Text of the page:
“Landlords absolutely are and should be concerned about getting lender approval prior to getting too far into any negotiations with potential cannabis tenants,” said Matthew Schiller, a partner and commercial leasing practice group leader with Murphy Schiller & Wilkes LLP, in Newark. That goes for both industrial and retail sites, where such a tenant may violate “compliance with law” covenants and other leasing approval contingencies in the loan documents.
Property owners are now having those conversations with lenders, Schiller said, but cannabis operators are more likely to find space through acquisition or by renting from “a landlord that owns property without institutional financing in place.”
Some landlords have determined that “there’s not enough of a premium” to get involved with cannabis tenants, Fersko said, especially given industrial rents are already sky-high.
“On the one hand, it may be an easier deal to sign up because there is going to be less negotiation,” he said. “On the other hand, it’s certainly a more risky deal on the front side of it until licenses are issued, the tenant is up and running and you know that you have an operational business to meet the rent stream requirement.”
As experts also note, discussions of vacancy rates, loan agreements and other real estate matters are all but irrelevant in more than two-thirds of New Jersey’s 565 municipalities. State law required towns and cities last year to declare by ordinance whether they’d participate in the cannabis industry. Around 160 have opted in at some level, with some choosing to allow only certain segments such as cultivation, warehousing or retail.
That makes it all the more difficult for cannabis operators to find space, especially the growers and processers that were emphasized in the state’s first round of adult use approvals.
“This is part of the storm and part of the difficulty on cultivation and manufacturing licenses,” said Michael McQueeny, a New York-based attorney with Foley Hoag LLP. “I think we’ll see that play out in the next six to nine months in particular.”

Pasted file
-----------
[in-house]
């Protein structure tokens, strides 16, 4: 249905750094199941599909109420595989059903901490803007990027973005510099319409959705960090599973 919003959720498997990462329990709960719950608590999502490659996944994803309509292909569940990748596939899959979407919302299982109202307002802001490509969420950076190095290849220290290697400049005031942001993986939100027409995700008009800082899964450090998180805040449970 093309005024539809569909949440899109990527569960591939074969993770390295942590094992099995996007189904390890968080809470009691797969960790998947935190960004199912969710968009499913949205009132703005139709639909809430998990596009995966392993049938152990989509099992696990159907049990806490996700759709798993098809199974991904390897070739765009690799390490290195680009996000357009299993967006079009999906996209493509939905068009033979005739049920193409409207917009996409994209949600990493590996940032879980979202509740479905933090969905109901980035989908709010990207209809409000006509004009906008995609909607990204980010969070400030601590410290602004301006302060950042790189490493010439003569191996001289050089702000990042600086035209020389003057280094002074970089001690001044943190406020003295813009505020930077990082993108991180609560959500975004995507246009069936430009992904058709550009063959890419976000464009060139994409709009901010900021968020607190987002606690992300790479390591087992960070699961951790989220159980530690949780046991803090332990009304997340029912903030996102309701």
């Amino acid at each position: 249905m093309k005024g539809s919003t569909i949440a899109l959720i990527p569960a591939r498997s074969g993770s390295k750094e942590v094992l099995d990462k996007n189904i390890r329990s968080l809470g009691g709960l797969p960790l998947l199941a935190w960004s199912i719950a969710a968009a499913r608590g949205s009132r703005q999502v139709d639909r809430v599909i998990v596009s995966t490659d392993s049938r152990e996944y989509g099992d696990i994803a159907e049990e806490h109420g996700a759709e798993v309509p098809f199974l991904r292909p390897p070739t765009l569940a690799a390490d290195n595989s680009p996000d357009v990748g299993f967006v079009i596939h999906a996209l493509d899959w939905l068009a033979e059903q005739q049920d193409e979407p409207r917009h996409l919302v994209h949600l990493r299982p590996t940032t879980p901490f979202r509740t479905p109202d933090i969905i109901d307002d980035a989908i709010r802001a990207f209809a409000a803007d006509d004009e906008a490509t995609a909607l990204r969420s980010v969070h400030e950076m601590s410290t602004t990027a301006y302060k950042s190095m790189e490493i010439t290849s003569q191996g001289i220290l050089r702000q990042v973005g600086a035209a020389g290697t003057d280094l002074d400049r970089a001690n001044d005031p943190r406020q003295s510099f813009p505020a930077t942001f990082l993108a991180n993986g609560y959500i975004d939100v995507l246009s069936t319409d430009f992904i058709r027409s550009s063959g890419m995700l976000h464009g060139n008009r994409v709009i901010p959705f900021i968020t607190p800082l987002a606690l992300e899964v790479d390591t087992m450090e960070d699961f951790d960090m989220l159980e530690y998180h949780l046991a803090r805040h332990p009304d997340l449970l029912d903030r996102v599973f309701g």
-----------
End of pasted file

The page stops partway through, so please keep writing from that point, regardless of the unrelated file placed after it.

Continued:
McQueeny, a counsel in the firm’s national cannabis practice, was among the panelists in a recent webinar hosted by the Urban Land Institute’s Northern New Jersey chapter. He lamented the reality that “we’re going to have a lot of orphan licenses, in the sense that I think a lot of them will get that initial conditional approval and then … end up falling off a cliff after that 120 days.”
Other panelists suggested that one of New Jersey’s biggest assets — its access to the prized consumer bases of New York City, Philadelphia and its own state — could challenge the growth of the cannabis industry in a way that has not impacted the other 17 states with legal adult use. As such, fulfilling that demand could hinge on new construction and towns that take an especially proactive approach.
“Those who are interested in opting in at some point should start looking at areas in their municipality that perhaps they do want to zone exclusively for cannabis use, because it will mitigate a host of other factors,” said Michèle S. Delisfort, principal and managing partner of the Nishuane Group, a planning firm, and a Union Township committee member. “You won’t have the nuisance or the NIMBY issues, so if municipalities are a little bit more proactive about if, when and where they want to put the zones, that would probably mitigate some of these issues.”